Remember that classic band, Three Dog Night? According to www.idiomsite.com, this expression refers to being cold: "Often when ranchers or cowboys were out on the range they would have to sleep with their dogs to keep warm. A one dog night was a night when he had to share body heat with one dog, a two dog night was two dogs and a three dog night was an extremely cold night where he would have to share body heat with three dogs." If you're staying overnight and it's going to be that cold, bring along extra gear for you and your pal to snuggle up with, including a ground cloth. Kat also recommends a waterproof fleece jacket that she says is "especially good for short-haired dog breeds that don't develop much of a winter coat."

hike 2
Brenna Lacy hiking with Ludo.
(Ludo photos courtesy Doug Lacy)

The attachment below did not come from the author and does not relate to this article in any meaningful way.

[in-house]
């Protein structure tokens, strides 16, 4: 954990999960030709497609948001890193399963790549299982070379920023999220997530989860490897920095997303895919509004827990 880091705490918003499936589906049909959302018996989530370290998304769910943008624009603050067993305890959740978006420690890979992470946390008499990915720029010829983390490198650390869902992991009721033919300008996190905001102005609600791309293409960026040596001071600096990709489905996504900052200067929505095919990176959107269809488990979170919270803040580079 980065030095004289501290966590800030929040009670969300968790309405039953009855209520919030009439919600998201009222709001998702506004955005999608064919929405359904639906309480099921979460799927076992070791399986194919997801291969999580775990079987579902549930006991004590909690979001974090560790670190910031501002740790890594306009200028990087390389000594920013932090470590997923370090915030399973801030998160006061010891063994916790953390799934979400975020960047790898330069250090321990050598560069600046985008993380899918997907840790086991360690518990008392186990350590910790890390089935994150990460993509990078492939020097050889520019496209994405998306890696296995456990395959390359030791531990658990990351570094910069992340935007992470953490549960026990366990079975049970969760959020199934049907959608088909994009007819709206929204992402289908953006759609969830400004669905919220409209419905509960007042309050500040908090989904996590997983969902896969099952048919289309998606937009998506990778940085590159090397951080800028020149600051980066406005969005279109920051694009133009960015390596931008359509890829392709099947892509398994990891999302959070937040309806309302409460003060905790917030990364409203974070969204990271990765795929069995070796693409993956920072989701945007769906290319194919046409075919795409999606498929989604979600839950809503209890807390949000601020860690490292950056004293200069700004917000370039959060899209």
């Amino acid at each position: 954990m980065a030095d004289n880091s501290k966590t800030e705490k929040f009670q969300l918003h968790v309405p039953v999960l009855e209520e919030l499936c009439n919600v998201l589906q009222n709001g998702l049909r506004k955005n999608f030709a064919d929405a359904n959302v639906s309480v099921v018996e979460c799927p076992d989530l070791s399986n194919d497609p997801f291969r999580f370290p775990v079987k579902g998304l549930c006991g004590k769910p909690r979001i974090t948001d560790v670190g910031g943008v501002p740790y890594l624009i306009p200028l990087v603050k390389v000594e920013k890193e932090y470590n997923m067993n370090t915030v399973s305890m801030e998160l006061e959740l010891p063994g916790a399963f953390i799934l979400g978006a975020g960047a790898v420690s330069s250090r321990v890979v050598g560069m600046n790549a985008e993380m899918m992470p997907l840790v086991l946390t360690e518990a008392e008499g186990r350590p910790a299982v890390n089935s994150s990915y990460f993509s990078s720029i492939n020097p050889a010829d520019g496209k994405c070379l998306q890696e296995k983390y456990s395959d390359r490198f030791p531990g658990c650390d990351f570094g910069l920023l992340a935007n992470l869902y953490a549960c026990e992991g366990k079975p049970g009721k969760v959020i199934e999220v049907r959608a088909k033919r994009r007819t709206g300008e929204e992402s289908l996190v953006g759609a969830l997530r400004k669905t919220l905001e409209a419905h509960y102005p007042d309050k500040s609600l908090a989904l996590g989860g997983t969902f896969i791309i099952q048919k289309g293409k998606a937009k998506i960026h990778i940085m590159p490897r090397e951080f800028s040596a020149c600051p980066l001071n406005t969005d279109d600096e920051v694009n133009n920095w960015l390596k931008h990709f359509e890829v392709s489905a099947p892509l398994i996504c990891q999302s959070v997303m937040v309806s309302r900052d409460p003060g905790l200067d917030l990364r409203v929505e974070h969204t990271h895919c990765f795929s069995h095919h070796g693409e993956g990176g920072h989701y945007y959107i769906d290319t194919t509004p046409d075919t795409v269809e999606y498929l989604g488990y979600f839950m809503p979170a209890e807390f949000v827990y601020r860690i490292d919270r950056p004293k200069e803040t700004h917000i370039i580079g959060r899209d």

Be mindful that wet fur and cold nights are not a good combination. Give your dog a chance to dry thoroughly before the temperatures drop. Often a lightweight sleeping bag liner and a ground cover over a good bed of pine needles will be just right on a cool mountain night. Another unique piece of gear for longer trips is a "twist and go" pop-up tent. This provides quick instant shelter and can be a big help in keeping your dog warm and dry while keeping your own camping gear clean and dog-odor free.

Hiking in the cooler part of the day during the warmer seasons and reversing that during our short winter is often a great strategy. "Prepare for the highly variable weather conditions here in the southwest," Kat encourages. We've all read stories of folks caught out in the elements, ill prepared for what they will face. Don't let that happen to you and your pet.

For hot weather, a great accessory is the "Chiller Coat," a silver vest that has a water-absorbent layer to keep your dog cool. It lasts two to four hours and can be a big help for those hot summer days when it's easy to overheat. It also has reflective trim to improve visibility.